Salem Doubles Its Bluebikes Coverage

Four people: a white man wearing a blue collared shirt and tie, a black woman wearing an athletic long-sleeved top, a white woman wearing a pink blazer, and a white man wearing a collared short-sleeved polo shirt, stand behind a Bluebikes bicycle in a brick plaza. Behind them is a row of more bikes parked in a Bluebikes station.
From left to right: John Keenan, Salem State University President, Maria Fernandes-Dominique, Director of Public Affairs for Blue Cross Blue Shield of Massachusetts, City of Salem Mayor Kimberley Driscoll, and Adam Thornton, Account Executive, Blue Cross Blue Shield of Massachusetts celebrate the expansion of Bluebikes in Salem with a ribbon cutting event. Courtesy of Blue Cross Blue Shield of Massachusetts.

This week, the City of Salem cut the ribbon on seven new Bluebikes docks around its city center, roughly doubling the number of bikesharing stations in the Witch City just in time for its busy Halloween tourism season.

The city leveraged funding from the American Rescue Plan Act (ARPA) plus sponsorships from Blue Cross and Salem State University to fund the expansion, which will also bring about 44 additional bikes to Salem.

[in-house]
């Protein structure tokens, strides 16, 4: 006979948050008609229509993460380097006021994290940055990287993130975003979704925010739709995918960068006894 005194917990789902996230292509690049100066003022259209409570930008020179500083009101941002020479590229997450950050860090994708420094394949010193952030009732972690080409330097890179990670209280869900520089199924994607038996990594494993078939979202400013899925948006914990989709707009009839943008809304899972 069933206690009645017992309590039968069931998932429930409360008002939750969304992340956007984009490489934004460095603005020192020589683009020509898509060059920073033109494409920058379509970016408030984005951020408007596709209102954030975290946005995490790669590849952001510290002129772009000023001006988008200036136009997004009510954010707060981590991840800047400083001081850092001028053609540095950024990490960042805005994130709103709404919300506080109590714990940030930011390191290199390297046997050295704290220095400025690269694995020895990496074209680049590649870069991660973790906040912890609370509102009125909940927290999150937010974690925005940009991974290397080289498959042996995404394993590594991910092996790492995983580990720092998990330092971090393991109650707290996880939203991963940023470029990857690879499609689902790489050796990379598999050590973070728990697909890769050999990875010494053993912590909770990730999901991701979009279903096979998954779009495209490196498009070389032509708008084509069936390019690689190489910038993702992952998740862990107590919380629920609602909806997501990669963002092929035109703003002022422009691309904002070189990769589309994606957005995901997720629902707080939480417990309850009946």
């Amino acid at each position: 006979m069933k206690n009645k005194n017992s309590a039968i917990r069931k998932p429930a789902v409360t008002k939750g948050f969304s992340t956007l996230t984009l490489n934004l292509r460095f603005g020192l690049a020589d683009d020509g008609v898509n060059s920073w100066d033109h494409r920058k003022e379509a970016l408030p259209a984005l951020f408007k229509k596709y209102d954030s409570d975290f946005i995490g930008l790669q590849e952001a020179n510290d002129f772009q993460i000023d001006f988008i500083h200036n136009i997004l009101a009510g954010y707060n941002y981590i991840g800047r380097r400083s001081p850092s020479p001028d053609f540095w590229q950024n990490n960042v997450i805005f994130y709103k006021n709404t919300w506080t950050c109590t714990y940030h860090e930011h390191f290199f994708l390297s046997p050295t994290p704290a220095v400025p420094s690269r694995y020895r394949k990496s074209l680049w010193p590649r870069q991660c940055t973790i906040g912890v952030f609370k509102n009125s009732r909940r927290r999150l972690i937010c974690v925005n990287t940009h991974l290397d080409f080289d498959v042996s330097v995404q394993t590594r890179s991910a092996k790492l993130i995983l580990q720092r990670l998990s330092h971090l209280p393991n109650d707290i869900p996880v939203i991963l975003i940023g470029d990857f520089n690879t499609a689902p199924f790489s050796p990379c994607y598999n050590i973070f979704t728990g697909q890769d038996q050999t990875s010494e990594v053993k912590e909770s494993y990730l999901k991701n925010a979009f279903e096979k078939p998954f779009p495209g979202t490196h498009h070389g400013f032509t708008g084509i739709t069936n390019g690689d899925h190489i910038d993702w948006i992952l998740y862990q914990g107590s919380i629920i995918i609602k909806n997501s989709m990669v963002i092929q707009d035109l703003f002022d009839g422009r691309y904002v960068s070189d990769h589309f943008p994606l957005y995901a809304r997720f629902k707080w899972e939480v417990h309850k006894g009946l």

The new stations will expand Bluebikes coverage into neighborhoods north and west of the downtown area, and supplement existing docks in high-ridership locations like Salem State University and the MBTA regional rail stop.

The new stations are located at:

  • Salem State University – North Campus
  • Essex St. at Dalton Parkway
  • Forest River Park
  • Salem MBTA commuter rail station (platform level)
  • Community Life Center
  • Goodhue St. at Grove St.
  • North St. at Liberty Hill Ave.
A map of downtown Salem showing the locations of its 15 Bluebikes docks.
The Bluebikes system map in Salem, which recently added seven new docks, as of Thursday, Sept. 15.

Salem debuted its first eight Bluebikes stations in 2021. Unlike previous Bluebikes expansions, which have grown concentrically outward from the system’s origins in the cities of Boston and Cambridge, Salem’s Bluebikes docks are all located about 12 miles away from the nearest stations in the core system, in Everett and Revere.

“Expanding access to Bluebikes in Salem helps further connect our city and make more neighborhoods and destinations reachable by bike,” said Salem Mayor Kimberley Driscoll in a press release issued Wednesday.

In the same press release, Salem State University President John D. Keenan said that he was “particularly grateful for Mayor Driscoll’s leadership in increasing the city’s biking infrastructure, including connecting the bike path (the Salem-Marblehead Rail Trail) through our Harrington Campus right into downtown Salem.”

Driscoll is also the Democratic nominee running to become the state’s next Lieutenant Governor, after she won last week’s primary election.

The Bluebikes system as a whole has been smashing daily ridership records on an almost-daily basis while the MBTA has suspended service on the Orange Line and parts of the Green Line for the past month.

 

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